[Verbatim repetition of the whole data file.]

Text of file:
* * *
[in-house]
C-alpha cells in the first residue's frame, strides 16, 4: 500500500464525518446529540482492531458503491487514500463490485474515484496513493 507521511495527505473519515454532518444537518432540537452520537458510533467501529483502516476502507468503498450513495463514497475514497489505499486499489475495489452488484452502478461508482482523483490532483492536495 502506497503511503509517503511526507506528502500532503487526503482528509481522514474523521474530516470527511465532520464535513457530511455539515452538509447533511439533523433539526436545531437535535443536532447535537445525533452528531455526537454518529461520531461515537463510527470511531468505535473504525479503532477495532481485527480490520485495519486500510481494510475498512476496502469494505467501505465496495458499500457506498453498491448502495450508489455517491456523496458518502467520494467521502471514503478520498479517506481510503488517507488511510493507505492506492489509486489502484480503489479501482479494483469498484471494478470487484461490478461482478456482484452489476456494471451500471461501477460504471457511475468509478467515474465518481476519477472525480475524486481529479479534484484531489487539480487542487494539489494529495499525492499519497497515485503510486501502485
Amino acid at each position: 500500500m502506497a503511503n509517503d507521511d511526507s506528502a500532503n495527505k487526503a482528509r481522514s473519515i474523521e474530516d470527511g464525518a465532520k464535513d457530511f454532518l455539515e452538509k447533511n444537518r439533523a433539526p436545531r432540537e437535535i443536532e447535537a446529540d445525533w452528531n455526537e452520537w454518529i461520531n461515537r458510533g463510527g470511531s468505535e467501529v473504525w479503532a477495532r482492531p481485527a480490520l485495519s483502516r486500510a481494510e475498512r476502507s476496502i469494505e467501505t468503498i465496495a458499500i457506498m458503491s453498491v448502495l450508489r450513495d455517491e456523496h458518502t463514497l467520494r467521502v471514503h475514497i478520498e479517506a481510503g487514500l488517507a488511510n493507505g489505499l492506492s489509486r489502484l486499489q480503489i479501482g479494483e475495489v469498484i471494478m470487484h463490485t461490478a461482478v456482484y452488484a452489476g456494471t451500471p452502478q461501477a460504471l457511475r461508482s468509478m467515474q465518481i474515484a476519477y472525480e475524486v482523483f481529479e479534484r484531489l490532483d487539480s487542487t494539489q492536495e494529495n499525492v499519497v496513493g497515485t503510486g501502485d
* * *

[in-house]
C-alpha cells in the first residue's frame, strides 16, 4: 500500500464525518446529540482492531458503491487514500463490485474515484496513493 507521511495527505473519515454532518444537518432540537452520537458510533467501529483502516476502507468503498450513495463514497475514497489505499486499489475495489452488484452502478461508482482523483490532483492536495 502506497503511503509517503511526507506528502500532503487526503482528509481522514474523521474530516470527511465532520464535513457530511455539515452538509447533511439533523433539526436545531437535535443536532447535537445525533452528531455526537454518529461520531461515537463510527470511531468505535473504525479503532477495532481485527480490520485495519486500510481494510475498512476496502469494505467501505465496495458499500457506498453498491448502495450508489455517491456523496458518502467520494467521502471514503478520498479517506481510503488517507488511510493507505492506492489509486489502484480503489479501482479494483469498484471494478470487484461490478461482478456482484452489476456494471451500471461501477460504471457511475468509478467515474465518481476519477472525480475524486481529479479534484484531489487539480487542487494539489494529495499525492499519497497515485503510486501502485
Amino acid at each position: 500500500m502506497a503511503n509517503d507521511d511526507s506528502a500532503n495527505k487526503a482528509r481522514s473519515i474523521e474530516d470527511g464525518a465532520k464535513d457530511f454532518l455539515e452538509k447533511n444537518r439533523a433539526p436545531r432540537e437535535i443536532e447535537a446529540d445525533w452528531n455526537e452520537w454518529i461520531n461515537r458510533g463510527g470511531s468505535e467501529v473504525w479503532a477495532r482492531p481485527a480490520l485495519s483502516r486500510a481494510e475498512r476502507s476496502i469494505e467501505t468503498i465496495a458499500i457506498m458503491s453498491v448502495l450508489r450513495d455517491e456523496h458518502t463514497l467520494r467521502v471514503h475514497i478520498e479517506a481510503g487514500l488517507a488511510n493507505g489505499l492506492s489509486r489502484l486499489q480503489i479501482g479494483e475495489v469498484i471494478m470487484h463490485t461490478a461482478v456482484y452488484a452489476g456494471t451500471p452502478q461501477a460504471l457511475r461508482s468509478m467515474q465518481i474515484a476519477y472525480e475524486v482523483f481529479e479534484r484531489l490532483d487539480s487542487t494539489q492536495e494529495n499525492v499519497v496513493g497515485t503510486g501502485d